Therefore, what is needed is a chip scale flip chip process that is easy to implement, uses one glass sheet and is inexpensive.
The present invention provides a wafer scale semiconductor integrated circuit packaging technique that provides a hermetic seal for the individual IC chips formed as part of the wafer scale structure.
In accordance with the invention, a semiconductor wafer is manufactured to include a number of individual semiconductor die formed on the wafer. Each individual semiconductor die formed on the wafer includes a number of bond pads that are exposed on the die surface in various different locations to provide electrical connections to the circuitry created on the die. The semiconductor wafer further includes a planar sheet glass that is substantially the same size as the semiconductor wafer adhered to the wafer. The glass sheet has a number of pre-formed holes in it, the arrangement of pre-formed holes corresponding to the location of the bond pads on each of the individual semiconductor die formed as part of the wafer structure.
Prior to being adhered to the semiconductor wafer, the glass sheet has a number of metal pads formed on it. More specifically, a metal pad is created adjacent to each pre-formed hole in the glass sheet. Metal traces are then formed on the glass sheet such that a metal trace leads from each bond pad formed on the glass sheet to the associated pre-formed hole in the glass sheet. After these metal traces and pads have been formed on the glass sheet, the glass sheet is optically aligned with the wafer so that the pre-formed holes in the glass sheet align with the bond pad locations on the wafer substrate. The glass sheet is then adhered to the wafer utilizing a suitable adhesive. After the glass sheet is adhered to the wafer, metal electrical connections are formed between the metal traces and the bond pads on the surface of the glass sheet. After formation of the electrical connections from the bond pads on the semiconductor die to the metallic traces and metallic pads on the surface of the glass sheet, solder balls are formed on the metallic pads. The solder balls will be used to electrically connect the individual packaged semiconductor die to a motherboard or another location to which the semiconductor circuitry is to be electrically connected. After the solder balls are attached, trenches are cut around each individual semiconductor die on the wafer. The trenches are cut at an angle and extend through the glass sheet and the adhesive material and into the semiconductor substrate material in which the integrated circuits are formed. After the trenches are cut around each individual semiconductor, a noble metal is deposited on the sidewalls of the trenches such that the noble metal extends over the interface between the glass sheet, the adhesive material and the semiconductor die. The wafer structure is then cut along the noble metal lined trenches to provide individual, hermetically packed IC die.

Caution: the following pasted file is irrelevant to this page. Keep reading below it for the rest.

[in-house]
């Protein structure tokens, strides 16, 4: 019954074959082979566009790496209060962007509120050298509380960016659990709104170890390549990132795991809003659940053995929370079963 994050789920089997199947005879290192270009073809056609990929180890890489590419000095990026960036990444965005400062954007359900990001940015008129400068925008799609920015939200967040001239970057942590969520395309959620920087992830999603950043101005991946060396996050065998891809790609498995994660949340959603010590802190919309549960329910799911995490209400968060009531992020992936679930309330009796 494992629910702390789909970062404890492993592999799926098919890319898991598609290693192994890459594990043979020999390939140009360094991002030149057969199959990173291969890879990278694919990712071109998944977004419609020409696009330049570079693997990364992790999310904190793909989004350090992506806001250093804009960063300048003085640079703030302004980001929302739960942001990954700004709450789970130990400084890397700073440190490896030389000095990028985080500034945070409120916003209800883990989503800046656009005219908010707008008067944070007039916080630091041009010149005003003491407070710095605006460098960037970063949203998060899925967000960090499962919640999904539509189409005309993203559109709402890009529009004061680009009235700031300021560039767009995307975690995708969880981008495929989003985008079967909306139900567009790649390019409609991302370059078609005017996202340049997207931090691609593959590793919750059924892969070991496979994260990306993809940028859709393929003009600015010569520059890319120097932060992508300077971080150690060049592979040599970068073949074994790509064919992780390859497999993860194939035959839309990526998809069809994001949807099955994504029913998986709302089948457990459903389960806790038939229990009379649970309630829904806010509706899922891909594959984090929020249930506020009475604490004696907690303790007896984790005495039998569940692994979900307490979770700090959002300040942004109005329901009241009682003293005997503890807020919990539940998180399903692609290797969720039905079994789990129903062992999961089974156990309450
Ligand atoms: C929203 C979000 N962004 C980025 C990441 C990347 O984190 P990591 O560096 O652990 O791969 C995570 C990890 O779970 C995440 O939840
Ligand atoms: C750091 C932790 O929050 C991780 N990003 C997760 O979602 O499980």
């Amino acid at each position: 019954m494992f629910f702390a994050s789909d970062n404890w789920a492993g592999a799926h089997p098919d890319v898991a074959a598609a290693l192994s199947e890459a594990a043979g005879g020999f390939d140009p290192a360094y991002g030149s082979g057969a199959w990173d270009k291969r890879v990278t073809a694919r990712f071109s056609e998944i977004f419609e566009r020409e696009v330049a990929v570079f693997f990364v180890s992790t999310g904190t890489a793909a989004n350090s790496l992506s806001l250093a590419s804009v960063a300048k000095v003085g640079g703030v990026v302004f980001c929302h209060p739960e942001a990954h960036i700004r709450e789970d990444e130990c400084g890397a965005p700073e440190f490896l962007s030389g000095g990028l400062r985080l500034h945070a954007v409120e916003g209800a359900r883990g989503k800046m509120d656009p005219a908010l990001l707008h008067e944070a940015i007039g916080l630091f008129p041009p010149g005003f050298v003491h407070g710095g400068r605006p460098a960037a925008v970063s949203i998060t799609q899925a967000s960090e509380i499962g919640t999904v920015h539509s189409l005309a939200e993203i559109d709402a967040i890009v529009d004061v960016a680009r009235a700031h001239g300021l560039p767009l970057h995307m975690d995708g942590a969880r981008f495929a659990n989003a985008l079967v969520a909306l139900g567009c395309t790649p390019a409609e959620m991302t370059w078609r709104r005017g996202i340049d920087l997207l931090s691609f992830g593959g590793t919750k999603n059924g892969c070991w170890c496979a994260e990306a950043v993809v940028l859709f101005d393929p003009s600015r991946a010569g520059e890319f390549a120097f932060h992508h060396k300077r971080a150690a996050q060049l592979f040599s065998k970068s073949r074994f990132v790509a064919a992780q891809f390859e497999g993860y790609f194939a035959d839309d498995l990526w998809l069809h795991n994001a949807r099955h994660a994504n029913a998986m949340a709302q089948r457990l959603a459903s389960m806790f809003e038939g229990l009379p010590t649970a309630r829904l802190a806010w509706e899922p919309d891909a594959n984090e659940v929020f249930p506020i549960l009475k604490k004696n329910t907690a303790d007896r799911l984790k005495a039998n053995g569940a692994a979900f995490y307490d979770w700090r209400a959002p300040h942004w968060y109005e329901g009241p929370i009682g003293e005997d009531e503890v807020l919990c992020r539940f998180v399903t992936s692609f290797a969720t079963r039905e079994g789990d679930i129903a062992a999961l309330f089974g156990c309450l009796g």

That is, the layer of noble metal covering the interface between the sheet of glass, the adhesive material and the semiconductor die, and which extends around the entire perimeter of each IC die formed as part of the wafer structure, creates a hermetic seal that prevents moisture and other environmental elements from reaching the surface of the semiconductor die in the package. Thus, the hermetic seal prevents the sensitive electrical circuitry on the surface of the semiconductor die from being exposed to environmental elements that could damage or destroy those electrical circuits. The hermetically sealed chip scale package of the present invention allows the use of this compact inexpensive packaging methodology in severe environmental conditions.